The AWS InCommunities Scholarship Program offers scholarships to high school seniors who plan to pursue science, technology, engineering, and math (STEM) subjects at higher education institutions in designated districts of California, Oregon, Ohio, and Virginia, where the company has data center operations.

A total of $100,000 in scholarships is open to students enrolling in courses such as electrical and electronics engineering, computer science, artificial intelligence, biochemistry, software engineering, and physics.

Since 2019, AWS has awarded 120 scholarships to students from across four states. Applications for this year’s scholarships open today and close on March 29. Interested students from designated districts in California, Oregon, Ohio, and Virginia can learn more by visiting the program website. In 2021, 40 renewable awards were granted. Six recipients told us what being supported by AWS means to their studies and future career plans.

Allie Huszcza

General Engineering, Virginia Tech

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Growing up in Manassas, Virginia, Allie Huszcza had an interest in engineering and science from an early age.

“I just love science,” said Huszcza. “It was always my favorite subject in school. My parents would buy me science kits and books when I was younger, which also helped to nurture my interest.”

Huszcza was encouraged by teachers to join the robotics club at her middle school, which ultimately led her to winning first place in the Virginia state round of the global VEX robotics championship and then participating in the world championship, at the age of 13. She credits this as being a pivotal moment in her academic career, one that inspired her to consider studying science in the longer term.

“The experience of meeting people from all over the world who were also interested in robotics was eye-opening to me,” she said. “I realized how much demand there is for expertise in this area. The opportunities seemed to be endless.”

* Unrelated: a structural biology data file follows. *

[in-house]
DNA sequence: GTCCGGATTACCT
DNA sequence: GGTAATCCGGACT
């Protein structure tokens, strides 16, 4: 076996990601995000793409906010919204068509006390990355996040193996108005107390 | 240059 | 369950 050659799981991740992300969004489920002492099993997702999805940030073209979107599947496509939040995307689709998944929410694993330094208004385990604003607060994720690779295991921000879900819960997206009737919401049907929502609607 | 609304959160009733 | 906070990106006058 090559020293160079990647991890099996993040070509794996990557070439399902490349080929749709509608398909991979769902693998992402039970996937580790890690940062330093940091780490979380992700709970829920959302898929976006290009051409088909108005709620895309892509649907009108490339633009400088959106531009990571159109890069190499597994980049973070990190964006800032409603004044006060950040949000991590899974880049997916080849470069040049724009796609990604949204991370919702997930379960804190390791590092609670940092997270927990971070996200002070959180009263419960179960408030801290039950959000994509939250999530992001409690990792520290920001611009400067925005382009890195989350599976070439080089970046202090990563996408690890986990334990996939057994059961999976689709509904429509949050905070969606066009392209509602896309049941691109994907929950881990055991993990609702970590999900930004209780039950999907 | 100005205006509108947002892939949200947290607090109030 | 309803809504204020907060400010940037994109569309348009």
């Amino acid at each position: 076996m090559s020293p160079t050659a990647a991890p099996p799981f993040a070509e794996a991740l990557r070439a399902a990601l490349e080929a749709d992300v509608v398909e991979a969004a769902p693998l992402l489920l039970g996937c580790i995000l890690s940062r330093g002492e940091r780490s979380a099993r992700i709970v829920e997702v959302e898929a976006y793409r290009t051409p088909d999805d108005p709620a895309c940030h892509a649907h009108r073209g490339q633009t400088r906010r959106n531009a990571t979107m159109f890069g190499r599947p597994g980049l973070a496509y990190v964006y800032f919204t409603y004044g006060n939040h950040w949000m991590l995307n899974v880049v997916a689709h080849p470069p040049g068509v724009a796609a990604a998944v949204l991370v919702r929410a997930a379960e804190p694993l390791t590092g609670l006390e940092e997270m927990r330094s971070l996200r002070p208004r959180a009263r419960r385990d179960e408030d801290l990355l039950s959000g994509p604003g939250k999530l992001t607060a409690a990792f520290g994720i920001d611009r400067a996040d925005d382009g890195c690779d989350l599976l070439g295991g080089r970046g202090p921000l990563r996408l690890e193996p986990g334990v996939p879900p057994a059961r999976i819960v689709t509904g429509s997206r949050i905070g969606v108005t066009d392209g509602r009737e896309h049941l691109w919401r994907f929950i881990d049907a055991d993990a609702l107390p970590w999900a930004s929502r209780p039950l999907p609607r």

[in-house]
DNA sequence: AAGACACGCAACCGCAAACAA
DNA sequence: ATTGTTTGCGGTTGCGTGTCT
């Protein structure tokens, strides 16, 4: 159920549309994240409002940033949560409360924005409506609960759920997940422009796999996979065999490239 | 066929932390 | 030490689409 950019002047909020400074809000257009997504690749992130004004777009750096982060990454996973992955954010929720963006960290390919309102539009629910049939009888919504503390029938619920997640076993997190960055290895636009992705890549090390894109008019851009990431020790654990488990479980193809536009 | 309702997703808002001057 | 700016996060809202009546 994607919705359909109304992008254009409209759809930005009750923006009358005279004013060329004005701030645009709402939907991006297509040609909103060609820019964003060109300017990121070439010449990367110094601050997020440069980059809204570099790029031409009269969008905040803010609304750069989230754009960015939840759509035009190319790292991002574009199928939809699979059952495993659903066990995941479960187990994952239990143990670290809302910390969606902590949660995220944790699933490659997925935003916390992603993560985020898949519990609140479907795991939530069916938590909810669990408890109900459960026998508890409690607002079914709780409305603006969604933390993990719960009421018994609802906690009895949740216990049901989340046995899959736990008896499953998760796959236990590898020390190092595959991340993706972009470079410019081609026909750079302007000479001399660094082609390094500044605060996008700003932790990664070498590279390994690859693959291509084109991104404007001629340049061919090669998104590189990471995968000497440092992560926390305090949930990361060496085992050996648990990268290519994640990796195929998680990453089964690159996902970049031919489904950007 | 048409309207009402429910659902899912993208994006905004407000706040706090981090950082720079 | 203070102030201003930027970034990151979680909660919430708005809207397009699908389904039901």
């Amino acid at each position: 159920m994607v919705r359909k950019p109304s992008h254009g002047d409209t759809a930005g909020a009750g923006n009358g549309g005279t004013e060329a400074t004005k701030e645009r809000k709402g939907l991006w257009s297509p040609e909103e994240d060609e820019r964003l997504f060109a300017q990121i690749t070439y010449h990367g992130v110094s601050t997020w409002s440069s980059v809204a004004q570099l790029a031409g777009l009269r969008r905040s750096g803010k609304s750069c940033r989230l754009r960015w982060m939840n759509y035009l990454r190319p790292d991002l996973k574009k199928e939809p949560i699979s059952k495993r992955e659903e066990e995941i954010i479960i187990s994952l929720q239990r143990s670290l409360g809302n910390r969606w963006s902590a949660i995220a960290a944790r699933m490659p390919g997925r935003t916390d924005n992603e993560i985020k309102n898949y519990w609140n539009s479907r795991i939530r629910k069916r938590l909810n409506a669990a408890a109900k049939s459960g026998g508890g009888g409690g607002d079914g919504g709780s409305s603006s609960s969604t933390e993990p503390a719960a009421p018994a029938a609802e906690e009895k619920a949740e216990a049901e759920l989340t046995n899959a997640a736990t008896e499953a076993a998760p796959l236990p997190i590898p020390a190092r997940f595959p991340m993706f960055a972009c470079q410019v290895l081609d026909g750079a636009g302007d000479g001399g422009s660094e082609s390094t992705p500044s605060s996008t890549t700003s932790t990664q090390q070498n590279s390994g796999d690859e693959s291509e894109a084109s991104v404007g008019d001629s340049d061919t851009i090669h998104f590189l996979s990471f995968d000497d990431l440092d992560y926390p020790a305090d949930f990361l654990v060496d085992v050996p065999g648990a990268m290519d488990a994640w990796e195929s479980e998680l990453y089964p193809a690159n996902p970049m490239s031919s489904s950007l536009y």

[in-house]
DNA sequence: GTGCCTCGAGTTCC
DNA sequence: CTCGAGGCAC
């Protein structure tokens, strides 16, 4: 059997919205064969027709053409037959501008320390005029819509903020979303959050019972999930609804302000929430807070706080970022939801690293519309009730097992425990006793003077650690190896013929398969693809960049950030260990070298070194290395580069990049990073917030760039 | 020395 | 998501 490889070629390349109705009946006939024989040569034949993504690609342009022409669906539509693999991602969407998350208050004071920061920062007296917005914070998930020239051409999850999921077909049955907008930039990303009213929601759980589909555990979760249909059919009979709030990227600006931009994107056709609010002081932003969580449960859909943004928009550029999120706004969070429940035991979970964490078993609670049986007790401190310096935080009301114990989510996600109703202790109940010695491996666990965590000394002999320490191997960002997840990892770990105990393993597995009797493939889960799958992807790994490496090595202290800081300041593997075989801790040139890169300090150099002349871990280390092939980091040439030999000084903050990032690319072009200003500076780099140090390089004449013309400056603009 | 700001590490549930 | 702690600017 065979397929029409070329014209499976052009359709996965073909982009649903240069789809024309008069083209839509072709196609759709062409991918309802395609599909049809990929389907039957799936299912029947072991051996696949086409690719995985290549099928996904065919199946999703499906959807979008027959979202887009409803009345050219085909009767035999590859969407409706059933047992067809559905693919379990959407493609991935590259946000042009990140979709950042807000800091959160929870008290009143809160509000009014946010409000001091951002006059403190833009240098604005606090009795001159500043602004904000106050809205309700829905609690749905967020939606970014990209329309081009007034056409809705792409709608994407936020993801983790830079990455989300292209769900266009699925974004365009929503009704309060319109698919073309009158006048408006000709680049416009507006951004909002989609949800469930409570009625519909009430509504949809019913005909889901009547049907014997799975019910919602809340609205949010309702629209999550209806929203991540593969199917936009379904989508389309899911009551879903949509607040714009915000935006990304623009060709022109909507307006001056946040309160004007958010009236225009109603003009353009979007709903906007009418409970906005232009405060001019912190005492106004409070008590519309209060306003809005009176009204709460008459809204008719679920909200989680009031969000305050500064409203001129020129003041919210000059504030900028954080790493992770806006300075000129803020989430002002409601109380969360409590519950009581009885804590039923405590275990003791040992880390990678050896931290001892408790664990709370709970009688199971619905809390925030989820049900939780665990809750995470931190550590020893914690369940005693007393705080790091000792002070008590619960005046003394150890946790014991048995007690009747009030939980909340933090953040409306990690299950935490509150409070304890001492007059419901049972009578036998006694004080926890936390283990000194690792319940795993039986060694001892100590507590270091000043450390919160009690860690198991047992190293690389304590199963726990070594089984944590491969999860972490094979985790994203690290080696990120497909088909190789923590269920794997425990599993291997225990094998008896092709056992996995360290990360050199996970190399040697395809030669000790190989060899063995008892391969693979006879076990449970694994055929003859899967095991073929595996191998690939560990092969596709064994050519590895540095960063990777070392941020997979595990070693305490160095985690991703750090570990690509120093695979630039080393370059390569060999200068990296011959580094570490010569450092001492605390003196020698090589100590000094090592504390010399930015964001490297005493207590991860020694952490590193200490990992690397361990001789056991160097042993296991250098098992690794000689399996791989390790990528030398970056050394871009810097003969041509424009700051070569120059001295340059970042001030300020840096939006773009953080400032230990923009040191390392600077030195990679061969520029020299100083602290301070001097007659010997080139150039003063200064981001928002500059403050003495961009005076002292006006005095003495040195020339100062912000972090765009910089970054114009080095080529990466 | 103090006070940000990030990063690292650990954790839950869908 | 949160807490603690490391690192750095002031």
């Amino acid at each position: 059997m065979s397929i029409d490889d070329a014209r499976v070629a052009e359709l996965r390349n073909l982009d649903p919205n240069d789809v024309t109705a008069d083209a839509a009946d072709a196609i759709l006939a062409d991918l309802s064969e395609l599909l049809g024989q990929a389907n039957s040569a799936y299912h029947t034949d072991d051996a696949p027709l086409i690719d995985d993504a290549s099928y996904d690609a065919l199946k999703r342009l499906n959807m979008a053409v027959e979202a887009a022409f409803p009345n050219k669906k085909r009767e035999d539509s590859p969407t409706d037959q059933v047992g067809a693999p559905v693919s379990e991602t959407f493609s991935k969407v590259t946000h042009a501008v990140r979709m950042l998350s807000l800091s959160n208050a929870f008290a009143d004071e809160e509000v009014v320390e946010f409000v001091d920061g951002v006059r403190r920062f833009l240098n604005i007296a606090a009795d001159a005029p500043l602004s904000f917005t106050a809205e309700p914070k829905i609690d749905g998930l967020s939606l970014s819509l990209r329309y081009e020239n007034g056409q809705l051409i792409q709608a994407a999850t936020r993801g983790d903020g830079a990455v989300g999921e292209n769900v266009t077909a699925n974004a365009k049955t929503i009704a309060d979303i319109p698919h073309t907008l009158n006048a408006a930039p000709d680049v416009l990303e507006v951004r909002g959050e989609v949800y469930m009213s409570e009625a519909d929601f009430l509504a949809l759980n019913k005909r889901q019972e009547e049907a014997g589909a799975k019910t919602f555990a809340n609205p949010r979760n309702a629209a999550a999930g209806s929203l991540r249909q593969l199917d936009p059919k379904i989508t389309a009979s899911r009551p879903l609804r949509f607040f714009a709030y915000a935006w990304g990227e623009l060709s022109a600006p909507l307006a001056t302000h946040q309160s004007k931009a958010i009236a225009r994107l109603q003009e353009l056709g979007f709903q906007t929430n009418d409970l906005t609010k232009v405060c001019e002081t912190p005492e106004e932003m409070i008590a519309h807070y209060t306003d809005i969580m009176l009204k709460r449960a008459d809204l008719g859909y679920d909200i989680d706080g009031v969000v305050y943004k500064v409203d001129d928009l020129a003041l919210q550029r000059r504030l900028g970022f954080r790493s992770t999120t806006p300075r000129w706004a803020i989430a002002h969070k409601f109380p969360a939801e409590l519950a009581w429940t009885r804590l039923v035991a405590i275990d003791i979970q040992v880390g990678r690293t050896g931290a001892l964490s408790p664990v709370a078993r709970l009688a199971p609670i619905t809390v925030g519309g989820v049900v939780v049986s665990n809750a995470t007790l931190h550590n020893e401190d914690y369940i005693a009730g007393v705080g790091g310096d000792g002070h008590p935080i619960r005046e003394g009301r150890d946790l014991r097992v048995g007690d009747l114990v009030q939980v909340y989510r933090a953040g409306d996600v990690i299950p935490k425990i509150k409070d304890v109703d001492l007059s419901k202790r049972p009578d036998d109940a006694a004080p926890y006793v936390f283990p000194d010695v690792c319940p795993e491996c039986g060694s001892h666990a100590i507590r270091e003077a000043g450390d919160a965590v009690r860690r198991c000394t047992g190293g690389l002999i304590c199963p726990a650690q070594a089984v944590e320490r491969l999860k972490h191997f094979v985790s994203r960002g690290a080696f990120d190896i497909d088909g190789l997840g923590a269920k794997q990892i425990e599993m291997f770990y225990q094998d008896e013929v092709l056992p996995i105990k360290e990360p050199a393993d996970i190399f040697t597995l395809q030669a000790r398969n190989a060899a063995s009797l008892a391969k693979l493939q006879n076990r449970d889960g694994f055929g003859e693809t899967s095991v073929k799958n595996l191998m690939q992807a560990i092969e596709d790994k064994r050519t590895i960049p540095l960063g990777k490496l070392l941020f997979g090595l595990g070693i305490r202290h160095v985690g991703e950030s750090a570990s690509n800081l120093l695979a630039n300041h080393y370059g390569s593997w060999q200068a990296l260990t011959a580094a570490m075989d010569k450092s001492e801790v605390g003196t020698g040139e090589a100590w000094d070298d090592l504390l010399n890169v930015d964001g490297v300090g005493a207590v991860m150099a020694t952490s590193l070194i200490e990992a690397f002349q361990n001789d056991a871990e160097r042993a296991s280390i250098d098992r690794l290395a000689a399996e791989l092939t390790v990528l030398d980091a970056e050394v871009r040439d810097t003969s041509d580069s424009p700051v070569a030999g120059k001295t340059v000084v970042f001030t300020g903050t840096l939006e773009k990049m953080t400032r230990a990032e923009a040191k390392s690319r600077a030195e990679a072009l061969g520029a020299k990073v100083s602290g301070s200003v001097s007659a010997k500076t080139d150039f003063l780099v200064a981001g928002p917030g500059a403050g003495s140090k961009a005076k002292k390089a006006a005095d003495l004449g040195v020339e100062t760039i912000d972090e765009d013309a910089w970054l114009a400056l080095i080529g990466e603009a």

Now studying general engineering at Virginia Tech, Huszcza has turned her focus to biomedical engineering. She will soon choose a major in the engineering field.

“Although I don't have a specific idea of what I want to do, I know that I want to use STEM to impact the world and help people. I would like to go into the medical side of engineering. I think it’s an area where my work would make a positive difference to people who are in need.”

Huszcza was thrilled to receive the scholarship from AWS and immediately shared the news with friends and family.

“I have three sisters, and we're all pretty close in age,” she said. “Soon, my parents are going to have four college tuition bills, so having this extra financial support really helps them out. It’s really cool that I can say that AWS provided me with a scholarship to go to college.”

Obinna Ekeagwu

Mathematical and Computational Science, Stanford University

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Obinna Ekeagwu, aged 18, recently moved from Alexandria, Virginia, to Stanford University to study mathematical and computational science, a subject he has always found fascinating.

“It’s a difficult topic, but something that I’ve been interested in for a few years now. I’m always trying to find unseen trends and patterns in daily life,” said Ekeagwu.

Ekeagwu sees the AWS scholarship as validation of the effort and determination he puts into his studies. “It was very fulfilling to receive the award from AWS. I’ve applied to a lot of scholarships, and the process is very competitive. This has definitely taken some pressure off me by covering indirect costs such as transport and textbooks,” he said.